Forget fascism’s Big State, and communism’s too. The Big State is the local busy body, the parochial council, five-a-side charity matches and beetle drives. It’s wiping your neighbours’ bums rather than paying for professional bum care. In the Age of Obesity, Big has become the new small. (Thinking back, it’s linguistic history in reverse: the revolution of silly from stupid back to a State of Innocence.)
The Big Society, in the Age of Disbelief, is the newly-identified Promised Land. And Society - it's not quite the community category of utopian socialists and latter day anarchist communes; nay, think more the spectre, maybe the rebirth of building Societies.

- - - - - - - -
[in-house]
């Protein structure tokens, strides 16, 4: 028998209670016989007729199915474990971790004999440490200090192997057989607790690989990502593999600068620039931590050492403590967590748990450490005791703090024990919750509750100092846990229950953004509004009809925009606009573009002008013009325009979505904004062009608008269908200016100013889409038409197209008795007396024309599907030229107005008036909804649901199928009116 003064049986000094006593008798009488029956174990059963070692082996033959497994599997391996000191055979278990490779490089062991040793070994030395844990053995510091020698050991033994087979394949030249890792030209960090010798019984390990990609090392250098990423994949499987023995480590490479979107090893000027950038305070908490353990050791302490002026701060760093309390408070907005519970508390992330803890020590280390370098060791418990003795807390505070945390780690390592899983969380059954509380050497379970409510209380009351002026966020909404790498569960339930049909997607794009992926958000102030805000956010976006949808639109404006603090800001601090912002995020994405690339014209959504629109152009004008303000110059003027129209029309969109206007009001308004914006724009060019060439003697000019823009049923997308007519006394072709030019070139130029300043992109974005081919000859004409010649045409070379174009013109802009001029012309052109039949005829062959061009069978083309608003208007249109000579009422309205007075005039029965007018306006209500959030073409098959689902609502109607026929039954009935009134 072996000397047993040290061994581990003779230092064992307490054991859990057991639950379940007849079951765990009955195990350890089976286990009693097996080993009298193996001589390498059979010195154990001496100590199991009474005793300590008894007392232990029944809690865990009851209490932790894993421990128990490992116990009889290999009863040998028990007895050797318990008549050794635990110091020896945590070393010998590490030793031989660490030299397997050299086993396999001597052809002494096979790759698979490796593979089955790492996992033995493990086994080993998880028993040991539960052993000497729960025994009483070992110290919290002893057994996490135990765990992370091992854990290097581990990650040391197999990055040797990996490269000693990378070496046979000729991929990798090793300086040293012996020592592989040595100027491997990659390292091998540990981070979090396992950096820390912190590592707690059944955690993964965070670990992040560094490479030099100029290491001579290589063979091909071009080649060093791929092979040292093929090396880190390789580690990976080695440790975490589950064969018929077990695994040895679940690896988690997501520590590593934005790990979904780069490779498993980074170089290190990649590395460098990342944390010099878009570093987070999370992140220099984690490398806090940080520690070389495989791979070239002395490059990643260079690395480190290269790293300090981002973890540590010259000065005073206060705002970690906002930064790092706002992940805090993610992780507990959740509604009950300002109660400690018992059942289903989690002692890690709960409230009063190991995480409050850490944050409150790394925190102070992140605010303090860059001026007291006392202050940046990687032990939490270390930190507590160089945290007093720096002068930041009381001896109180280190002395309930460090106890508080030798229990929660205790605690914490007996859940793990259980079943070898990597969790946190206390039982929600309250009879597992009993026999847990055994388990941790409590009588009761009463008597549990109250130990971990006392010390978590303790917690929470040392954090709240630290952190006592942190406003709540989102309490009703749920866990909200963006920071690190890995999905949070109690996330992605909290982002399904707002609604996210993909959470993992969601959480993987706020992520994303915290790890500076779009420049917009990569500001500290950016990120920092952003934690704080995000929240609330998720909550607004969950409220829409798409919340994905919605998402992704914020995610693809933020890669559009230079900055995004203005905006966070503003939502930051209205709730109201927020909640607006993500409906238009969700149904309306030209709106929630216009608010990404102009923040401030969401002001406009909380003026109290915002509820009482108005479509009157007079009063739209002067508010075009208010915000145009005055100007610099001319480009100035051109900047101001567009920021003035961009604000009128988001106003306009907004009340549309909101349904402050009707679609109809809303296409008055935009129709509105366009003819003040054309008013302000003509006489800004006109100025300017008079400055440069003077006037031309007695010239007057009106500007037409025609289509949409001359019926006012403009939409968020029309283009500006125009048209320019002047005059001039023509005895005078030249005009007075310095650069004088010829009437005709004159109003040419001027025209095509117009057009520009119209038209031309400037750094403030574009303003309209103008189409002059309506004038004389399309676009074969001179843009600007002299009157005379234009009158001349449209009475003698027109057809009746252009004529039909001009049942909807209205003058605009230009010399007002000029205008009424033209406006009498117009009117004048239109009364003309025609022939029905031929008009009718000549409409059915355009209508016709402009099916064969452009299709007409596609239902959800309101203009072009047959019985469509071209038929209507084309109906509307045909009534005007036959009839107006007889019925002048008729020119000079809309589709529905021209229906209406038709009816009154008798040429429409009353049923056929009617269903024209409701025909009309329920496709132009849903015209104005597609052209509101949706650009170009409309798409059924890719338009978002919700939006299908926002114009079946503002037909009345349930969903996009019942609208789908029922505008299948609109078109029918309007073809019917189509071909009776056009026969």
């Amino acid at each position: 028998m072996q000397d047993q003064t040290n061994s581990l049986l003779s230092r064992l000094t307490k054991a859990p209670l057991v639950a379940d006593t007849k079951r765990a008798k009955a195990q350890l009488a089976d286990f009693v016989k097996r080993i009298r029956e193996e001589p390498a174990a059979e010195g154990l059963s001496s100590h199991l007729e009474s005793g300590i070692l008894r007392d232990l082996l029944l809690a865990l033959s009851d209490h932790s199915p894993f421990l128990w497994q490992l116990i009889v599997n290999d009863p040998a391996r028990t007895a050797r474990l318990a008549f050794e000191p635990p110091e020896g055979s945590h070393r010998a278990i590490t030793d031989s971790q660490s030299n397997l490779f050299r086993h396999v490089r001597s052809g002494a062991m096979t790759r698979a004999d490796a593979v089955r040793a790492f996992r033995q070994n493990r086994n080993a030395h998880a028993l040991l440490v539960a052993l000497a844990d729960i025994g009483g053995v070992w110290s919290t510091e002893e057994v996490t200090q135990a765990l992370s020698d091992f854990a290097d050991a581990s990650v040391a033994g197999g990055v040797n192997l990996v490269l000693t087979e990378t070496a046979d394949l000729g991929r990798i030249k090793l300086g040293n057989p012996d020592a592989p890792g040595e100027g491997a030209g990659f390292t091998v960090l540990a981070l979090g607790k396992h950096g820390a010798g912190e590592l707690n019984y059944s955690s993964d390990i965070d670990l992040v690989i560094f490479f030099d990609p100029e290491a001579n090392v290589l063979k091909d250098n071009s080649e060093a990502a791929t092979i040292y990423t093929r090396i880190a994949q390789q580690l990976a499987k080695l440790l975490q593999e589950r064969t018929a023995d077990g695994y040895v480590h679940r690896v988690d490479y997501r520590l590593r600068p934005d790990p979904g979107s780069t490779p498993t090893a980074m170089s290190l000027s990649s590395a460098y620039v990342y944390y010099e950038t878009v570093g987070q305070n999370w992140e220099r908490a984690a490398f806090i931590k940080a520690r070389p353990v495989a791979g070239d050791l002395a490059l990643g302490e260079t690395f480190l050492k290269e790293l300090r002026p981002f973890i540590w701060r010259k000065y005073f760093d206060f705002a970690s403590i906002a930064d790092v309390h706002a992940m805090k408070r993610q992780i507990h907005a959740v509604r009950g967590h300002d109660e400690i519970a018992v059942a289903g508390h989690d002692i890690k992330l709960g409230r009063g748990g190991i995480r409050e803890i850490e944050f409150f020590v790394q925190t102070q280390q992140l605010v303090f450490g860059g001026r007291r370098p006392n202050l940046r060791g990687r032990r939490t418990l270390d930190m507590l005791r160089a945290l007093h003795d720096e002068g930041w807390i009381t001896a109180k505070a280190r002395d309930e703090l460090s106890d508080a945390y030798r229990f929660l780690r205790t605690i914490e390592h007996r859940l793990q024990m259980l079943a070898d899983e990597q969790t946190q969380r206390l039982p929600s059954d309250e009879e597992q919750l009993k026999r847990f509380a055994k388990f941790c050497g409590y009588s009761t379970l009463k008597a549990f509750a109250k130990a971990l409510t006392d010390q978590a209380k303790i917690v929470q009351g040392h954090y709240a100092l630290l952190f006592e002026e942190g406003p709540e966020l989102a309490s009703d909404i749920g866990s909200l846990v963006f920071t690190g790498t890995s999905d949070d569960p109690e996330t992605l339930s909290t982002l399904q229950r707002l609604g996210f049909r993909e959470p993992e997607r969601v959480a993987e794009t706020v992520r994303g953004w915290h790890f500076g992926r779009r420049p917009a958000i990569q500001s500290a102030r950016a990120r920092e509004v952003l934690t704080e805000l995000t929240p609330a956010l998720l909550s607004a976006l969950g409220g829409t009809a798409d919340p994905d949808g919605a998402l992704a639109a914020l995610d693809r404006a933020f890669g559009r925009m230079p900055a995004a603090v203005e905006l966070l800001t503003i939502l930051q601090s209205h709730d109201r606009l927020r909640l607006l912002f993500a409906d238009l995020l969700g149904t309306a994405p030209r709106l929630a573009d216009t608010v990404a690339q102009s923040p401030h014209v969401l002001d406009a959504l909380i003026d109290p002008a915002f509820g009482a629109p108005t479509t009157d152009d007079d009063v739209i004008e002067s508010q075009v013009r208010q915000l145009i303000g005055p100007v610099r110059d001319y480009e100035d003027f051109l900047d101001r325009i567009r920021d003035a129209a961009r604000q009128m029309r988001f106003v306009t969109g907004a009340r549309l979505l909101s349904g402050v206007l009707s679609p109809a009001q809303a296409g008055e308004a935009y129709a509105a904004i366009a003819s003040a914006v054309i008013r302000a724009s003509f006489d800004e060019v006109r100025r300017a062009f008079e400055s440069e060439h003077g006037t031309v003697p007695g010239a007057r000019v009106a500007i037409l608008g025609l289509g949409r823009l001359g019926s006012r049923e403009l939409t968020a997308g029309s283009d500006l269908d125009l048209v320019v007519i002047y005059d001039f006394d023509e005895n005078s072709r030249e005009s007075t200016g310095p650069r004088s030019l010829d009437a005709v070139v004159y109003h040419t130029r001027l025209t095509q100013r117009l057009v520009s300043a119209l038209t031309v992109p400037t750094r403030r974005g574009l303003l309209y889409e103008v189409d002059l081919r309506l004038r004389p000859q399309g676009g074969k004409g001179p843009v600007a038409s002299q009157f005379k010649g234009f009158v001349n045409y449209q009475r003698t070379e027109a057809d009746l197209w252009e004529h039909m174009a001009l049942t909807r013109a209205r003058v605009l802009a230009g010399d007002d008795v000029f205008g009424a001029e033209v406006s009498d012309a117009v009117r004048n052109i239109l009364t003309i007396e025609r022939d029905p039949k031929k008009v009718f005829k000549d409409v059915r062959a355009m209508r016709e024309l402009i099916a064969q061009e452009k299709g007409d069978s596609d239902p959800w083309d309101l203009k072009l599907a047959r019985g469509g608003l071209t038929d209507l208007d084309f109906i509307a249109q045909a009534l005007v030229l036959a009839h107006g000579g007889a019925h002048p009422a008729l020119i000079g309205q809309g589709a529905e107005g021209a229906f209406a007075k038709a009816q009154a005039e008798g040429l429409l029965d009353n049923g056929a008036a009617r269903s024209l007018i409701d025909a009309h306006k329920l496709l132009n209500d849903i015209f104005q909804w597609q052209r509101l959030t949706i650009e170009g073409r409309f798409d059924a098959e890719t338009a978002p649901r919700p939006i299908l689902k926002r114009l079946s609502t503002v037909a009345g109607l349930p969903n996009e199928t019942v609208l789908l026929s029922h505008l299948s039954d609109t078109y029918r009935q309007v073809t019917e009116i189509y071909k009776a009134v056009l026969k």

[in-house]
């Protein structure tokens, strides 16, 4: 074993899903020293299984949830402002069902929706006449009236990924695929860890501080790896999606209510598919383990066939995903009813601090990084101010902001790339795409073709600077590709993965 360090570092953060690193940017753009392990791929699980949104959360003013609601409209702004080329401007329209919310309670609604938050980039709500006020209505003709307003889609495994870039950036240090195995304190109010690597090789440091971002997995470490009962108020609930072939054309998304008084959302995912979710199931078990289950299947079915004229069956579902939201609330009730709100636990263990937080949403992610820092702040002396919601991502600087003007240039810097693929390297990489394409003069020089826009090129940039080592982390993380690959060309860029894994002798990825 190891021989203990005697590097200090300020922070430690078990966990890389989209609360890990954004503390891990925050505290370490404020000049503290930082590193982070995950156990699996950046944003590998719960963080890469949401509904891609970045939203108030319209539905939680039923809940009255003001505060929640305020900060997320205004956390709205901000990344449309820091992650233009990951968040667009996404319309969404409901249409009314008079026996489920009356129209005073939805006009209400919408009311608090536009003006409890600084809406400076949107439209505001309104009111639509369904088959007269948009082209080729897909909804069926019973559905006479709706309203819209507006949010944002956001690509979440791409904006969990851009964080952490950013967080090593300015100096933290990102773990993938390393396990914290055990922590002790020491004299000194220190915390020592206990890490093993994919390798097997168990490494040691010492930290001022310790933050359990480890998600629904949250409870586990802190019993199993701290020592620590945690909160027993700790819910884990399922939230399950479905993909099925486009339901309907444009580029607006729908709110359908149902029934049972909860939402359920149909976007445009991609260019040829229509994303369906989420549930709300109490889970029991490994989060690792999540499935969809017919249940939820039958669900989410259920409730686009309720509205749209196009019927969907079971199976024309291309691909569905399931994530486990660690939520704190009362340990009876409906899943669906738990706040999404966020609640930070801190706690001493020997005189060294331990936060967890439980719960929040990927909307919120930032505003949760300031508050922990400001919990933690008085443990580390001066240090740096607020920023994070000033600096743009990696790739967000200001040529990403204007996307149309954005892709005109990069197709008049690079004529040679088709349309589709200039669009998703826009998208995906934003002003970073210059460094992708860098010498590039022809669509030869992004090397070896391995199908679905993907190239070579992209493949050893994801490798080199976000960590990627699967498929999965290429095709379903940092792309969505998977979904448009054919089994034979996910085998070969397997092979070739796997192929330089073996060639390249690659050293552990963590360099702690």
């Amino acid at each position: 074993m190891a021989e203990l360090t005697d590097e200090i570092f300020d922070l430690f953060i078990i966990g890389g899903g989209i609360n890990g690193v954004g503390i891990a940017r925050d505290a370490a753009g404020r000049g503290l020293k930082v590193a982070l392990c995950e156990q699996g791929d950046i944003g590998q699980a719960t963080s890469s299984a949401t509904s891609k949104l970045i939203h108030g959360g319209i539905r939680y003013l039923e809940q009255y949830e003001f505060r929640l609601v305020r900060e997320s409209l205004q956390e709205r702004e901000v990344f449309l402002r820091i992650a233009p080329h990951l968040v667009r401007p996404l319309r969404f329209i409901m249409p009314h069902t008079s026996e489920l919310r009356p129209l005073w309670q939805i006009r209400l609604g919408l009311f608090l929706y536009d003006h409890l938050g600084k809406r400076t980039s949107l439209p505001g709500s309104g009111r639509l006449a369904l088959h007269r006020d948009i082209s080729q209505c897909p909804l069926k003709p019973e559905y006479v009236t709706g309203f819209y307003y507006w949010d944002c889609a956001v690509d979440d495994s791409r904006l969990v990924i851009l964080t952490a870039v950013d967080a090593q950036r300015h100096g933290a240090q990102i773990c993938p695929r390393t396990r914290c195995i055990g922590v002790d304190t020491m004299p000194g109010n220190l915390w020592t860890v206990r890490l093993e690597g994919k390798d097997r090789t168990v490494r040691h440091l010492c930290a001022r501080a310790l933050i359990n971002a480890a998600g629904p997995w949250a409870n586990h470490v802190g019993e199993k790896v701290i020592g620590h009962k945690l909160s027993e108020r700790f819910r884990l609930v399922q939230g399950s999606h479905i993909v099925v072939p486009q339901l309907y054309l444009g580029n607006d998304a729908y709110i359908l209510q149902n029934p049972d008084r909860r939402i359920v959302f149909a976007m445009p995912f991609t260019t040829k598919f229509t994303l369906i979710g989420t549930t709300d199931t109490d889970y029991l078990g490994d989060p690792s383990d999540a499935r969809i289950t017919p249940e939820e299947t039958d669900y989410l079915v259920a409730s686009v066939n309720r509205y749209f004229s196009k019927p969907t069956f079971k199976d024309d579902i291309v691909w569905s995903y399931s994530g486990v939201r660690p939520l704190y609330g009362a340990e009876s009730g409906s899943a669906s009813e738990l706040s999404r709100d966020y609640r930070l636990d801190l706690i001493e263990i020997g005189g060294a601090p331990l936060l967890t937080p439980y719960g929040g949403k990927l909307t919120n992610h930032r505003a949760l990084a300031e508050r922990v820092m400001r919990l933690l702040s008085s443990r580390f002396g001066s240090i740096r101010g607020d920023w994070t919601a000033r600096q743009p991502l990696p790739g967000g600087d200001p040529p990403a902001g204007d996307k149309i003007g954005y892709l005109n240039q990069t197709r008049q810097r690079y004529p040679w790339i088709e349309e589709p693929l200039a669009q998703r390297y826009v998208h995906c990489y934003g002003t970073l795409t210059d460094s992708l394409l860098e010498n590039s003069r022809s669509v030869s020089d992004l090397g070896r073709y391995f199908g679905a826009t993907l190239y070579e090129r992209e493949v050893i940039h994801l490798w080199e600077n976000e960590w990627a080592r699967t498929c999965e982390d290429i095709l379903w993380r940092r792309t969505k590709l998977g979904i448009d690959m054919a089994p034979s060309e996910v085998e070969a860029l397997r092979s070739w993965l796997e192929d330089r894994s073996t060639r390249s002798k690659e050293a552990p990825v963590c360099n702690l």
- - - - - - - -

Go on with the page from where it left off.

To be fair, the British Prime Minister David Cameron and the ‘new’ conservatives did not invent the Big Society, although they did package it and promote it as omni-competent public conscience and all-embracing solution to society’s ills. Big Society bravely names and shames the dominant, residual and emergent social and cultural forces; it bundles them together without fear of system and coherence, and with ‘gay’ abandon.
Where does that leave the future of what we still think of as our public services? The seeds of present actions were, in my view sown by New Labour. Their emphasis shifted from a privatization agenda to a creeping commercialization of services: parent and patient choice; technologized and depoliticized monitoring and evaluation of outputs; outcomes and league tables.
Before the present crisis of capitalism we had a renewed enthusiasm for community trusts, social enterprise mutuals and co-ops; establishing an improved ‘infrastructure support’ system for charities and voluntary services to better enable them to deliver public services.